Lance Guest in Jaws: The Revenge
Let's start with the sequel Jaws 2: we follow Martin some years after the original film. Taking place four years later, the story takes us back to Amity Island, and another humongous great white shark terrorises the town. I loved the extension that the story gives to Brody's story, as he killed the same kind of shark before, but this time he has to save a group of teens who are being hunted at sea by the shark. This time he doesn't have a Quint to help him, that mentor like character to help intercept the danger, and he has to rely on his own strength of character.

Jaws 3 or as known when it was released Jaws 3-D is a film about a marine water park. We've all seen theme parks, like Sea World out here on the Gold Coast of Australia but what if a great white was able to sneak in and cause trouble? This is what happens in Dennis Quaid's time in the franchise. Amity Island isn't the main location this time instead Florida's SeaWorld where it's setup as a huge water park, like those of reality, and the sharks in the film also as there's a baby shark captured but the characters then face the mother.

Michael Caine as Hoagie
The fourth: Jaws The Revenge is meant to be a direct sequel to Jaws 2 not taking into account the events set in place by Jaws 3 instead it's about an avenging shark, focused on killing the Brody family, and intent on revenge with Sean Brody its first victim. We have Lorraine Gary's Ellen return and in some ways takeover from Martin as the driving force for reason as she tries to save her other son Michael from the shark. Mario Van Peebles is great in the film as Michael's coworker and of course we get Michael Caine as the crazy pilot Hoagie, what more could you want?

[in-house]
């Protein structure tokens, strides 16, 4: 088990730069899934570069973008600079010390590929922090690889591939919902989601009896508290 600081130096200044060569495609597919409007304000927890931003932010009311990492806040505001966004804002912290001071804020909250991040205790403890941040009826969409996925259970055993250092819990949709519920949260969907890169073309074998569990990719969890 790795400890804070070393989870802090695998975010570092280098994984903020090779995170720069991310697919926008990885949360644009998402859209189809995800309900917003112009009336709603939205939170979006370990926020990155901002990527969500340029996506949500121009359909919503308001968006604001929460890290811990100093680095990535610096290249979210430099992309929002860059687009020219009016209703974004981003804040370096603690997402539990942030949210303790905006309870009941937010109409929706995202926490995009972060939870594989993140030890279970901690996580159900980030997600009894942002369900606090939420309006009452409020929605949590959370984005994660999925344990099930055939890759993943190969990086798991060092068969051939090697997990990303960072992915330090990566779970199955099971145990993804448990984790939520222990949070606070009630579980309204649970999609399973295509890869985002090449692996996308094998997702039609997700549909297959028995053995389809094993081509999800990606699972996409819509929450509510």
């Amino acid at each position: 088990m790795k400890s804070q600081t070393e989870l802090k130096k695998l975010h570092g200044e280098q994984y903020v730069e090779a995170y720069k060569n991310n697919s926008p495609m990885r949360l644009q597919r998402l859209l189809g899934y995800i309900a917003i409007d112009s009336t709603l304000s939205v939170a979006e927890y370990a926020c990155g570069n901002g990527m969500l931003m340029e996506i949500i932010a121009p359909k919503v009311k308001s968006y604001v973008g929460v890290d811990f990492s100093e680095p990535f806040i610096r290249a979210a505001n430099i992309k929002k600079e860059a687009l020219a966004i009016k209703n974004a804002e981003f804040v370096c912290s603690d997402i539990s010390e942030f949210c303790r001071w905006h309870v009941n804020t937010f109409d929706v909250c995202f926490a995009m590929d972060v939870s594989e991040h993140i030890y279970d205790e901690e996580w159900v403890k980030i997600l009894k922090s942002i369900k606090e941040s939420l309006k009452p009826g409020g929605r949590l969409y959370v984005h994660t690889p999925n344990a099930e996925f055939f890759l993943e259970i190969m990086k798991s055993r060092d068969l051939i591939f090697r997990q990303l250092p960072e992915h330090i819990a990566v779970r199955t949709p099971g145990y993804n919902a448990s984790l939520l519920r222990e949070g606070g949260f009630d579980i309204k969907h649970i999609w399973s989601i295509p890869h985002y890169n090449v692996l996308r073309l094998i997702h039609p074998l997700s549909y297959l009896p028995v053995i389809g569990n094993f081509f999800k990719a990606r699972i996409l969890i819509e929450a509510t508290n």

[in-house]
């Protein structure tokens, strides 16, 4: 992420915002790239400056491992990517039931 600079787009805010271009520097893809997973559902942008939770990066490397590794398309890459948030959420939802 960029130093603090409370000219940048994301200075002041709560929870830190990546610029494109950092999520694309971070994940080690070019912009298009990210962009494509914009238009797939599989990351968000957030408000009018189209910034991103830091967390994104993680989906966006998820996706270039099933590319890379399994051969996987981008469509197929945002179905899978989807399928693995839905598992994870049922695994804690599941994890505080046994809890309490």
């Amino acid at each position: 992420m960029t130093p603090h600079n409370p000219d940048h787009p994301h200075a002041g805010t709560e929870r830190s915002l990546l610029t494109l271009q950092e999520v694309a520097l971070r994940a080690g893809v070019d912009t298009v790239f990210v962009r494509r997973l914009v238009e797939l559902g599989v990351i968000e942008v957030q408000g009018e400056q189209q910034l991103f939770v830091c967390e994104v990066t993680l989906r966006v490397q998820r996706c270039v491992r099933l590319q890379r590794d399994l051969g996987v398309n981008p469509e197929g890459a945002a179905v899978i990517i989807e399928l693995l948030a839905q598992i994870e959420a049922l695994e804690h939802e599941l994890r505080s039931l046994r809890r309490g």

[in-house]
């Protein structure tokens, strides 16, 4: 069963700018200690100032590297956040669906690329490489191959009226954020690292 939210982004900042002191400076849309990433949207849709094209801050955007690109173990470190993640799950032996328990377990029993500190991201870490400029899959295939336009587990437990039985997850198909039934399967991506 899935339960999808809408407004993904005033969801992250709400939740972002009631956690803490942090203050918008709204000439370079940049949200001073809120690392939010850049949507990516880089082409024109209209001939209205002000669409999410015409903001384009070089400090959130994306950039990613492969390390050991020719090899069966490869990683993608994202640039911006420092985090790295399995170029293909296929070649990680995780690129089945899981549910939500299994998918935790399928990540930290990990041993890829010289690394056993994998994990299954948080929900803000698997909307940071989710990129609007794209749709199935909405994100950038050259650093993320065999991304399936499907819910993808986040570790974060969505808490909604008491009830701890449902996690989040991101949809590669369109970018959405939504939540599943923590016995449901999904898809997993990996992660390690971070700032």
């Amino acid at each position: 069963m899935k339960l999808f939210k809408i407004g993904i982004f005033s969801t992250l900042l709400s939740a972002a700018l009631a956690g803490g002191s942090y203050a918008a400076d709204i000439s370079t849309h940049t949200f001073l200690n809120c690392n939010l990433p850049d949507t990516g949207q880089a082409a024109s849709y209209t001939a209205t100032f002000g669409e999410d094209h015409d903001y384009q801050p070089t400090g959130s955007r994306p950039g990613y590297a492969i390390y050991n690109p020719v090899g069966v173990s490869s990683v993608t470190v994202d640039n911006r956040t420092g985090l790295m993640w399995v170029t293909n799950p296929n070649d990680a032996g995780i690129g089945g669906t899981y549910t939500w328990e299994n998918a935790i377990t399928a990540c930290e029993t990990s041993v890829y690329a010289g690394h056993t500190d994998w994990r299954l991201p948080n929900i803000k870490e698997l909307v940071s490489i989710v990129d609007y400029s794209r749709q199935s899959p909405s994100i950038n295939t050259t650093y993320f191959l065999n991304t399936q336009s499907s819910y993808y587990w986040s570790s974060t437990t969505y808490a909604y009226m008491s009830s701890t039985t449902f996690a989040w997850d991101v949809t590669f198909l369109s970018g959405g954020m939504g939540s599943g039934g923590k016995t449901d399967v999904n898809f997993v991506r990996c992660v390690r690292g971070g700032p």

The sequels may never have the terror, or the thrills of an original film, one that setup the idea of Hollywood blockbusters, but they build upon that original and give us their own slice of cinematic brilliance.

Adam O'Brien
A lifelong Star Wars fan, Adam has been captivated by the tales of Luke Skywalker and Star Wars from childhood. Hailing from Australia his two loves Star Wars and Mad Max have followed him into adulthood. A Restaurant Manager by day, fan by night, host Of The Fantha From Down Under podcast. He was also the creator, and host of two long running podcasts: Jogcast Radio Network, and then Ausfans Radio Network. He enjoys role playing games, especially all of the Star Wars releases from West End Games all the way up to the Fantasy Flight Games material. A big fan of Star Wars literature, he's followed all of it with great enthusiasm. He's a musician, playing in everything from Australian death metal outfits to Latin rock, and beyond, playing guitar for thirty years. When it comes to Star Wars he likes looking deeply into the legendary tales George Lucas was inspired by. He's also a huge fan of Quinlan Vos - the coolest Jedi ever.

The Bearded Trio - The Site For Steven Spielberg, George Lucas, John Williams and a whole lot more.